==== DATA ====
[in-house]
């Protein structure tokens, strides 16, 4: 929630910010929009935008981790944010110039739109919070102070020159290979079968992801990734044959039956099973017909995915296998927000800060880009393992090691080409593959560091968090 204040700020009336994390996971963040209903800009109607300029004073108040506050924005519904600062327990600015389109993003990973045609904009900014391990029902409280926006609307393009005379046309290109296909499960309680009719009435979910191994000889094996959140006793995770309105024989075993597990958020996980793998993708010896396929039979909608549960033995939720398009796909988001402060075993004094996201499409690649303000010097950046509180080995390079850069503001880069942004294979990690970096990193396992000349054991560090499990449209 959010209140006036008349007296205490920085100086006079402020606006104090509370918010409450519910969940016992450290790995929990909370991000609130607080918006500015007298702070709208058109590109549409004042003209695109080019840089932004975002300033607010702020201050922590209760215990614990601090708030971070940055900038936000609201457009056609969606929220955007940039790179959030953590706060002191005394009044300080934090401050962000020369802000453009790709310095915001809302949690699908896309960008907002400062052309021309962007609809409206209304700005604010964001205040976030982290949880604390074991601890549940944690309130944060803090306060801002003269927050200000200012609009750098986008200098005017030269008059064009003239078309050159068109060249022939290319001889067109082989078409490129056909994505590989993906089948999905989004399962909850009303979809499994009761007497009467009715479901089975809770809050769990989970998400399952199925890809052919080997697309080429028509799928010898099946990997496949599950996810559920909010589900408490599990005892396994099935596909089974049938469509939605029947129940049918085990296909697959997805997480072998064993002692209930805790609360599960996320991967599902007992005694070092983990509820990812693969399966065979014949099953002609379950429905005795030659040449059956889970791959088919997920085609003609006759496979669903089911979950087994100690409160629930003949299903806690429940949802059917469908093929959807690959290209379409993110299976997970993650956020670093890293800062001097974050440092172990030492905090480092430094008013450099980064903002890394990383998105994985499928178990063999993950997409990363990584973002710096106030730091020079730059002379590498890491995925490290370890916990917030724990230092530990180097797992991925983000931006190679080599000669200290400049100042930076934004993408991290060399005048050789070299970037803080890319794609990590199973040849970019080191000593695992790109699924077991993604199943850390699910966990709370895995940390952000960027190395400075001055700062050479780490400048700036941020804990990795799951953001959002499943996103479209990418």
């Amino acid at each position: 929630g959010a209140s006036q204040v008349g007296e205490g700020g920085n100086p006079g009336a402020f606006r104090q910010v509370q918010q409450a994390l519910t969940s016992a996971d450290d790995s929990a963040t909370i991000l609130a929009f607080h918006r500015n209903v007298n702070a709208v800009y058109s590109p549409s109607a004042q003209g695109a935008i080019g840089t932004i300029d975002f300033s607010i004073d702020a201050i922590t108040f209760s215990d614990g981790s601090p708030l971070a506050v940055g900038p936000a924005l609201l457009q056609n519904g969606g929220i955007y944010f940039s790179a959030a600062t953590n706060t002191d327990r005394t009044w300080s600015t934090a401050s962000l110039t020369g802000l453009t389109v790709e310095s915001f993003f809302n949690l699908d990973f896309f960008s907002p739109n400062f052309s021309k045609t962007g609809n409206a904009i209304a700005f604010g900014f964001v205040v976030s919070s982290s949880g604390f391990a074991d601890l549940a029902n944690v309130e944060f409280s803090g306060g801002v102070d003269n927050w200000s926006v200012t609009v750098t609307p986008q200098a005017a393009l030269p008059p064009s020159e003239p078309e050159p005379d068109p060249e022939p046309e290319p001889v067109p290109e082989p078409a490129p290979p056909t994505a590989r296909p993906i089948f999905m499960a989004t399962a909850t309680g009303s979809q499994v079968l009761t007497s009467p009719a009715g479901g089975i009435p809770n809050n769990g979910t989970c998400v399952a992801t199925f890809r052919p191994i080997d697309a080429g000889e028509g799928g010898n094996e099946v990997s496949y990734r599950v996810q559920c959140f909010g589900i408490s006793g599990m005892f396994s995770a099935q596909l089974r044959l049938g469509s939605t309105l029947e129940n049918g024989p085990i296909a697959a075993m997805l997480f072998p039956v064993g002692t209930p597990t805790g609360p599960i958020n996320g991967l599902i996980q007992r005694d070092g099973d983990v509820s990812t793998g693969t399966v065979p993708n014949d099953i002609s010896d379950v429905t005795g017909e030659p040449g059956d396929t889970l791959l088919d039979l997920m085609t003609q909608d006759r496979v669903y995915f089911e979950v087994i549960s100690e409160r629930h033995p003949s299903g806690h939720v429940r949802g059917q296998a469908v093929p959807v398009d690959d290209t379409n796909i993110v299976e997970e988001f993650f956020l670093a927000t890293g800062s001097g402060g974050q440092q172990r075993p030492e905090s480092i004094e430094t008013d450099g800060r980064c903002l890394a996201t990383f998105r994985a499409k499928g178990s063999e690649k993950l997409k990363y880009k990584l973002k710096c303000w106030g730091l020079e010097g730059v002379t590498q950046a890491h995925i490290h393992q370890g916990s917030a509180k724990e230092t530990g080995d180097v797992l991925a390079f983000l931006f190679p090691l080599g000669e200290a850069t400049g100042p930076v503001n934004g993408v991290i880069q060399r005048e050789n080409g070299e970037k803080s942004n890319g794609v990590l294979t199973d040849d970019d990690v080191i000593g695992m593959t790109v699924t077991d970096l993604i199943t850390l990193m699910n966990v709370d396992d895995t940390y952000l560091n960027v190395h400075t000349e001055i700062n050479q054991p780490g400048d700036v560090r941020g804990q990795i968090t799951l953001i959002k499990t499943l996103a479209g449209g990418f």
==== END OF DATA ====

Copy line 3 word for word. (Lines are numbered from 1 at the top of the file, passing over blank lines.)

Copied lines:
């Amino acid at each position: 929630g959010a209140s006036q204040v008349g007296e205490g700020g920085n100086p006079g009336a402020f606006r104090q910010v509370q918010q409450a994390l519910t969940s016992a996971d450290d790995s929990a963040t909370i991000l609130a929009f607080h918006r500015n209903v007298n702070a709208v800009y058109s590109p549409s109607a004042q003209g695109a935008i080019g840089t932004i300029d975002f300033s607010i004073d702020a201050i922590t108040f209760s215990d614990g981790s601090p708030l971070a506050v940055g900038p936000a924005l609201l457009q056609n519904g969606g929220i955007y944010f940039s790179a959030a600062t953590n706060t002191d327990r005394t009044w300080s600015t934090a401050s962000l110039t020369g802000l453009t389109v790709e310095s915001f993003f809302n949690l699908d990973f896309f960008s907002p739109n400062f052309s021309k045609t962007g609809n409206a904009i209304a700005f604010g900014f964001v205040v976030s919070s982290s949880g604390f391990a074991d601890l549940a029902n944690v309130e944060f409280s803090g306060g801002v102070d003269n927050w200000s926006v200012t609009v750098t609307p986008q200098a005017a393009l030269p008059p064009s020159e003239p078309e050159p005379d068109p060249e022939p046309e290319p001889v067109p290109e082989p078409a490129p290979p056909t994505a590989r296909p993906i089948f999905m499960a989004t399962a909850t309680g009303s979809q499994v079968l009761t007497s009467p009719a009715g479901g089975i009435p809770n809050n769990g979910t989970c998400v399952a992801t199925f890809r052919p191994i080997d697309a080429g000889e028509g799928g010898n094996e099946v990997s496949y990734r599950v996810q559920c959140f909010g589900i408490s006793g599990m005892f396994s995770a099935q596909l089974r044959l049938g469509s939605t309105l029947e129940n049918g024989p085990i296909a697959a075993m997805l997480f072998p039956v064993g002692t209930p597990t805790g609360p599960i958020n996320g991967l599902i996980q007992r005694d070092g099973d983990v509820s990812t793998g693969t399966v065979p993708n014949d099953i002609s010896d379950v429905t005795g017909e030659p040449g059956d396929t889970l791959l088919d039979l997920m085609t003609q909608d006759r496979v669903y995915f089911e979950v087994i549960s100690e409160r629930h033995p003949s299903g806690h939720v429940r949802g059917q296998a469908v093929p959807v398009d690959d290209t379409n796909i993110v299976e997970e988001f993650f956020l670093a927000t890293g800062s001097g402060g974050q440092q172990r075993p030492e905090s480092i004094e430094t008013d450099g800060r980064c903002l890394a996201t990383f998105r994985a499409k499928g178990s063999e690649k993950l997409k990363y880009k990584l973002k710096c303000w106030g730091l020079e010097g730059v002379t590498q950046a890491h995925i490290h393992q370890g916990s917030a509180k724990e230092t530990g080995d180097v797992l991925a390079f983000l931006f190679p090691l080599g000669e200290a850069t400049g100042p930076v503001n934004g993408v991290i880069q060399r005048e050789n080409g070299e970037k803080s942004n890319g794609v990590l294979t199973d040849d970019d990690v080191i000593g695992m593959t790109v699924t077991d970096l993604i199943t850390l990193m699910n966990v709370d396992d895995t940390y952000l560091n960027v190395h400075t000349e001055i700062n050479q054991p780490g400048d700036v560090r941020g804990q990795i968090t799951l953001i959002k499990t499943l996103a479209g449209g990418f």